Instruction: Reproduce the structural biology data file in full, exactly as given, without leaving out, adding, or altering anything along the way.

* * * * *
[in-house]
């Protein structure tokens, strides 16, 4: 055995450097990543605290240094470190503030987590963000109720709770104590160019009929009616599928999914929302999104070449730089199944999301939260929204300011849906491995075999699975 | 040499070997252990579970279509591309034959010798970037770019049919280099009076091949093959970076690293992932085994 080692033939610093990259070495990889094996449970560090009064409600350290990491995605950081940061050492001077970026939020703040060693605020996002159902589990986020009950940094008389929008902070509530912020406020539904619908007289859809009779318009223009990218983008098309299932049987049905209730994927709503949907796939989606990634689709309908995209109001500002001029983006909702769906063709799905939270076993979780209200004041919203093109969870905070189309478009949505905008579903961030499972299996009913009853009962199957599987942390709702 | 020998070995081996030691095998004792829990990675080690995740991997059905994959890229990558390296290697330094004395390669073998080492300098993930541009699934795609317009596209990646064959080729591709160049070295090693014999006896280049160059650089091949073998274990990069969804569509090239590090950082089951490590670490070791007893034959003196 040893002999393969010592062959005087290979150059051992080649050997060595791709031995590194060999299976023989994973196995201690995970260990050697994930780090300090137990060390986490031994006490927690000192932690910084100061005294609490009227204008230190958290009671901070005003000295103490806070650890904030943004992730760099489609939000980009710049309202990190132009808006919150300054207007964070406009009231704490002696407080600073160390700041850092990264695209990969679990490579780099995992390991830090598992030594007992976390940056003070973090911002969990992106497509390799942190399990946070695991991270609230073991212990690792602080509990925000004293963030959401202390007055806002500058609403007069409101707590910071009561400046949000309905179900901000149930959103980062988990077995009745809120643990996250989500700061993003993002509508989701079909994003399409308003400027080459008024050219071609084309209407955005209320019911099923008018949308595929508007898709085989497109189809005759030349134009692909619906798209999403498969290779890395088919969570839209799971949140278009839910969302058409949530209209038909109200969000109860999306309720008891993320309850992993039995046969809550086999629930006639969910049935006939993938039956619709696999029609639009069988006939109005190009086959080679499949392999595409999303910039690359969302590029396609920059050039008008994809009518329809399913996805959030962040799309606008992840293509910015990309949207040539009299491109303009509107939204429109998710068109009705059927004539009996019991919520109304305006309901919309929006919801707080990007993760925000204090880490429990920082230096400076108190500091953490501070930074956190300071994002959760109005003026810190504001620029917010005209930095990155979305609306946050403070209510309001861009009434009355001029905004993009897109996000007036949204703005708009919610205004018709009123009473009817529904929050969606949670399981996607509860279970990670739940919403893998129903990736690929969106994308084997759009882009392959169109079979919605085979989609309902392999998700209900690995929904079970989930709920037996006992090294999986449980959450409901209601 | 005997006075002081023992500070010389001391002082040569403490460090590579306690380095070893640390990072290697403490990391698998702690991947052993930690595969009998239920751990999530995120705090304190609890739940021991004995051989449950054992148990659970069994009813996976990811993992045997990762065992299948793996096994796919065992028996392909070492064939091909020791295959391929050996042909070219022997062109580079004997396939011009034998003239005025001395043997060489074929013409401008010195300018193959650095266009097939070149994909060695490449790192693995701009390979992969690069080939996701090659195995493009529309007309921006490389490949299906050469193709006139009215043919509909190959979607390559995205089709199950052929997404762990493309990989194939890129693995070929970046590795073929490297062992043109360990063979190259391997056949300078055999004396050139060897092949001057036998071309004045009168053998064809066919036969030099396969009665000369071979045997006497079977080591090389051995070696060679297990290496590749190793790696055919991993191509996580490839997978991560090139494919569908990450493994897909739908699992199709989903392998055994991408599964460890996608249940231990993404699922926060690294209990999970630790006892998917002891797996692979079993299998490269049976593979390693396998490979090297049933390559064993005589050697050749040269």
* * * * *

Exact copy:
[in-house]
């Protein structure tokens, strides 16, 4: 055995450097990543605290240094470190503030987590963000109720709770104590160019009929009616599928999914929302999104070449730089199944999301939260929204300011849906491995075999699975 | 040499070997252990579970279509591309034959010798970037770019049919280099009076091949093959970076690293992932085994 080692033939610093990259070495990889094996449970560090009064409600350290990491995605950081940061050492001077970026939020703040060693605020996002159902589990986020009950940094008389929008902070509530912020406020539904619908007289859809009779318009223009990218983008098309299932049987049905209730994927709503949907796939989606990634689709309908995209109001500002001029983006909702769906063709799905939270076993979780209200004041919203093109969870905070189309478009949505905008579903961030499972299996009913009853009962199957599987942390709702 | 020998070995081996030691095998004792829990990675080690995740991997059905994959890229990558390296290697330094004395390669073998080492300098993930541009699934795609317009596209990646064959080729591709160049070295090693014999006896280049160059650089091949073998274990990069969804569509090239590090950082089951490590670490070791007893034959003196 040893002999393969010592062959005087290979150059051992080649050997060595791709031995590194060999299976023989994973196995201690995970260990050697994930780090300090137990060390986490031994006490927690000192932690910084100061005294609490009227204008230190958290009671901070005003000295103490806070650890904030943004992730760099489609939000980009710049309202990190132009808006919150300054207007964070406009009231704490002696407080600073160390700041850092990264695209990969679990490579780099995992390991830090598992030594007992976390940056003070973090911002969990992106497509390799942190399990946070695991991270609230073991212990690792602080509990925000004293963030959401202390007055806002500058609403007069409101707590910071009561400046949000309905179900901000149930959103980062988990077995009745809120643990996250989500700061993003993002509508989701079909994003399409308003400027080459008024050219071609084309209407955005209320019911099923008018949308595929508007898709085989497109189809005759030349134009692909619906798209999403498969290779890395088919969570839209799971949140278009839910969302058409949530209209038909109200969000109860999306309720008891993320309850992993039995046969809550086999629930006639969910049935006939993938039956619709696999029609639009069988006939109005190009086959080679499949392999595409999303910039690359969302590029396609920059050039008008994809009518329809399913996805959030962040799309606008992840293509910015990309949207040539009299491109303009509107939204429109998710068109009705059927004539009996019991919520109304305006309901919309929006919801707080990007993760925000204090880490429990920082230096400076108190500091953490501070930074956190300071994002959760109005003026810190504001620029917010005209930095990155979305609306946050403070209510309001861009009434009355001029905004993009897109996000007036949204703005708009919610205004018709009123009473009817529904929050969606949670399981996607509860279970990670739940919403893998129903990736690929969106994308084997759009882009392959169109079979919605085979989609309902392999998700209900690995929904079970989930709920037996006992090294999986449980959450409901209601 | 005997006075002081023992500070010389001391002082040569403490460090590579306690380095070893640390990072290697403490990391698998702690991947052993930690595969009998239920751990999530995120705090304190609890739940021991004995051989449950054992148990659970069994009813996976990811993992045997990762065992299948793996096994796919065992028996392909070492064939091909020791295959391929050996042909070219022997062109580079004997396939011009034998003239005025001395043997060489074929013409401008010195300018193959650095266009097939070149994909060695490449790192693995701009390979992969690069080939996701090659195995493009529309007309921006490389490949299906050469193709006139009215043919509909190959979607390559995205089709199950052929997404762990493309990989194939890129693995070929970046590795073929490297062992043109360990063979190259391997056949300078055999004396050139060897092949001057036998071309004045009168053998064809066919036969030099396969009665000369071979045997006497079977080591090389051995070696060679297990290496590749190793790696055919991993191509996580490839997978991560090139494919569908990450493994897909739908699992199709989903392998055994991408599964460890996608249940231990993404699922926060690294209990999970630790006892998917002891797996692979079993299998490269049976593979390693396998490979090297049933390559064993005589050697050749040269």